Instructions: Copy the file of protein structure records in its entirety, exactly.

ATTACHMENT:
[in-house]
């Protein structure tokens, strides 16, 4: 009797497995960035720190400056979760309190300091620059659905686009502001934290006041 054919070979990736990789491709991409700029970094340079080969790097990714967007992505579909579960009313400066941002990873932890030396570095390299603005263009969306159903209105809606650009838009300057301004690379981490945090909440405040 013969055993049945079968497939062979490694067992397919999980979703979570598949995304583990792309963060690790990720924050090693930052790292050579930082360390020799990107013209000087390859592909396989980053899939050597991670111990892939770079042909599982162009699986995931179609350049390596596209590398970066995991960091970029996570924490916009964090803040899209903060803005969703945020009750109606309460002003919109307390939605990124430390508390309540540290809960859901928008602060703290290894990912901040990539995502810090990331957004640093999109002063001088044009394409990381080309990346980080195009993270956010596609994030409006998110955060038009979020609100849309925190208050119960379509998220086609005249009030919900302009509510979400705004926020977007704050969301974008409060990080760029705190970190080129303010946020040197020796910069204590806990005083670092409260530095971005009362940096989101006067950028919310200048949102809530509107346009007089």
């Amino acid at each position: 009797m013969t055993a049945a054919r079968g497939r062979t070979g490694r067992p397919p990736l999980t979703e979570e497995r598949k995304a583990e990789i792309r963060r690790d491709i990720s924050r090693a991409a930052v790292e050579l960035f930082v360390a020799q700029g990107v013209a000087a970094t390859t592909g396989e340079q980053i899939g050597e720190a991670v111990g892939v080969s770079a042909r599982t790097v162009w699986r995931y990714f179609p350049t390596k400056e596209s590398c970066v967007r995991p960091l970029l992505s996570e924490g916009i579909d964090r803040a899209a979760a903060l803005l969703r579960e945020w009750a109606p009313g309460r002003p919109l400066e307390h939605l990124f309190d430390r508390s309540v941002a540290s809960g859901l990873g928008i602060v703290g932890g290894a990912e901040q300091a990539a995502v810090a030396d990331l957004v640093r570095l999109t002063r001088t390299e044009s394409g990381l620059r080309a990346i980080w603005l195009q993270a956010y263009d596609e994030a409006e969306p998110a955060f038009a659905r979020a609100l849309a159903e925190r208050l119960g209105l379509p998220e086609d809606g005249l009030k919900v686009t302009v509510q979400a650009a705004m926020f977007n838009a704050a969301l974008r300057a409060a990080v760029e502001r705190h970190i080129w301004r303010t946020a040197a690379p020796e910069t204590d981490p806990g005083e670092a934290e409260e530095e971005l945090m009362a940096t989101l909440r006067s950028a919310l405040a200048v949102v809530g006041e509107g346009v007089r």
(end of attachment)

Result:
[in-house]
């Protein structure tokens, strides 16, 4: 009797497995960035720190400056979760309190300091620059659905686009502001934290006041 054919070979990736990789491709991409700029970094340079080969790097990714967007992505579909579960009313400066941002990873932890030396570095390299603005263009969306159903209105809606650009838009300057301004690379981490945090909440405040 013969055993049945079968497939062979490694067992397919999980979703979570598949995304583990792309963060690790990720924050090693930052790292050579930082360390020799990107013209000087390859592909396989980053899939050597991670111990892939770079042909599982162009699986995931179609350049390596596209590398970066995991960091970029996570924490916009964090803040899209903060803005969703945020009750109606309460002003919109307390939605990124430390508390309540540290809960859901928008602060703290290894990912901040990539995502810090990331957004640093999109002063001088044009394409990381080309990346980080195009993270956010596609994030409006998110955060038009979020609100849309925190208050119960379509998220086609005249009030919900302009509510979400705004926020977007704050969301974008409060990080760029705190970190080129303010946020040197020796910069204590806990005083670092409260530095971005009362940096989101006067950028919310200048949102809530509107346009007089």
């Amino acid at each position: 009797m013969t055993a049945a054919r079968g497939r062979t070979g490694r067992p397919p990736l999980t979703e979570e497995r598949k995304a583990e990789i792309r963060r690790d491709i990720s924050r090693a991409a930052v790292e050579l960035f930082v360390a020799q700029g990107v013209a000087a970094t390859t592909g396989e340079q980053i899939g050597e720190a991670v111990g892939v080969s770079a042909r599982t790097v162009w699986r995931y990714f179609p350049t390596k400056e596209s590398c970066v967007r995991p960091l970029l992505s996570e924490g916009i579909d964090r803040a899209a979760a903060l803005l969703r579960e945020w009750a109606p009313g309460r002003p919109l400066e307390h939605l990124f309190d430390r508390s309540v941002a540290s809960g859901l990873g928008i602060v703290g932890g290894a990912e901040q300091a990539a995502v810090a030396d990331l957004v640093r570095l999109t002063r001088t390299e044009s394409g990381l620059r080309a990346i980080w603005l195009q993270a956010y263009d596609e994030a409006e969306p998110a955060f038009a659905r979020a609100l849309a159903e925190r208050l119960g209105l379509p998220e086609d809606g005249l009030k919900v686009t302009v509510q979400a650009a705004m926020f977007n838009a704050a969301l974008r300057a409060a990080v760029e502001r705190h970190i080129w301004r303010t946020a040197a690379p020796e910069t204590d981490p806990g005083e670092a934290e409260e530095e971005l945090m009362a940096t989101l909440r006067s950028a919310l405040a200048v949102v809530g006041e509107g346009v007089r």